When I was in high school I fell out of reading monthly comics but started picking up Bone and Usagi Yojimbo, and they were both huge for me.  Both as direct influences on my approach to comics-making, but also from a business standpoint.  These guys weren't confined to the genres of their time and that was exciting.  I wanted to do historical adventure, and they were proof that you could do whatever you wanted if you did it very well.

Question: What can you tell us about your upcoming book The Creeps?

Schweizer: The two genres in which I've always wanted to work are historical adventure and kids' horror.  Not horror generally, but horror for kids.  I love being scared, and I love scaring others, but I think there's something especially wonderful about scary stuff geared at and featuring kids.  The social situation of kids is so much different than that of adults.  They're afforded very little agency to determine their own affairs, they have very little control over the social makeup of their daily encounters, and I think that these things add layers to the drama in a way that adult horror usually doesn't.  Kids have to deal with stuff on a daily basis that would just destroy adults, they're the best suited to dealing with monsters because they roll with things so well.  Add to that the wonder and mystery of childhood and you have a recipe for exciting, engaging, terrifying stories.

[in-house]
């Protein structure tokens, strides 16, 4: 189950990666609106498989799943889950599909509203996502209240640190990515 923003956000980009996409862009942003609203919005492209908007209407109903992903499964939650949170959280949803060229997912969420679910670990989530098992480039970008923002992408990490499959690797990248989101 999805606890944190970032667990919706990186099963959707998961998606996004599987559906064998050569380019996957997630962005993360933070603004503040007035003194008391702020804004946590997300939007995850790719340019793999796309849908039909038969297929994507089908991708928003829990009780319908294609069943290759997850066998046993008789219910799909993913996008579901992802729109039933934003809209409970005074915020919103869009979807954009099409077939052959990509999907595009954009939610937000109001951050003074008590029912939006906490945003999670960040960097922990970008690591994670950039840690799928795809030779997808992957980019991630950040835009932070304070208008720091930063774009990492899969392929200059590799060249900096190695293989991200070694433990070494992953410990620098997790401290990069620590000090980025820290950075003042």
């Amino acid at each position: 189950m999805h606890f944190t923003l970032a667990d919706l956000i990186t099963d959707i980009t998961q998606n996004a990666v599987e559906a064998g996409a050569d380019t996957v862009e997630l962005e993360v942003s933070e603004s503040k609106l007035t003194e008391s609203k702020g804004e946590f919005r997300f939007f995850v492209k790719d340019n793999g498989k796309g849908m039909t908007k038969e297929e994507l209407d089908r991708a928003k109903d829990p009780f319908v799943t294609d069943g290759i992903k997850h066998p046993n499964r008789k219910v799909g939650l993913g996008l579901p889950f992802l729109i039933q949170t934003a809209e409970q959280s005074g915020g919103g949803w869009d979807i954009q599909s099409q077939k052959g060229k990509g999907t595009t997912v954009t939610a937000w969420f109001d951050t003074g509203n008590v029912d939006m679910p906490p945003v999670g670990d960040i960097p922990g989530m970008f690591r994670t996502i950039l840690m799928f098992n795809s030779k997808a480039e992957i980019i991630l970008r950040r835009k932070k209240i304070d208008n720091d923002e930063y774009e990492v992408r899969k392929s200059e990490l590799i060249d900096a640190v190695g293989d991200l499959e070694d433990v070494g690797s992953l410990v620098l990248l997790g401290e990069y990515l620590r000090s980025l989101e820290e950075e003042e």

The Creeps is about four very unpopular middle schoolers.  They're unpopular because they're always uncovering these terrible monster plots, and everyone else in town wishes that they wouldn't rock the boat.  So they would have it a lot easier if they just let whatever terrible things were going to happen happen, but their consciences won't let them.  I'm hoping that the books are both funny and scary, that's my goal.

Question: Our colorist John Novak colored some of the Tricky Tales books. Are you working on any more?

Schweizer: I'm afraid not.  That was a fun project, but the company that made them, Lerner, scaled back its comics imprint considerably.  I did get to work with my editor on that project again with the first Creeps book, which was wonderful.  No, my time now is mostly divided between The Crogan Adventures and The Creeps, though I always try to squeeze more in if I can.  There are a lot of stories that I want to tell!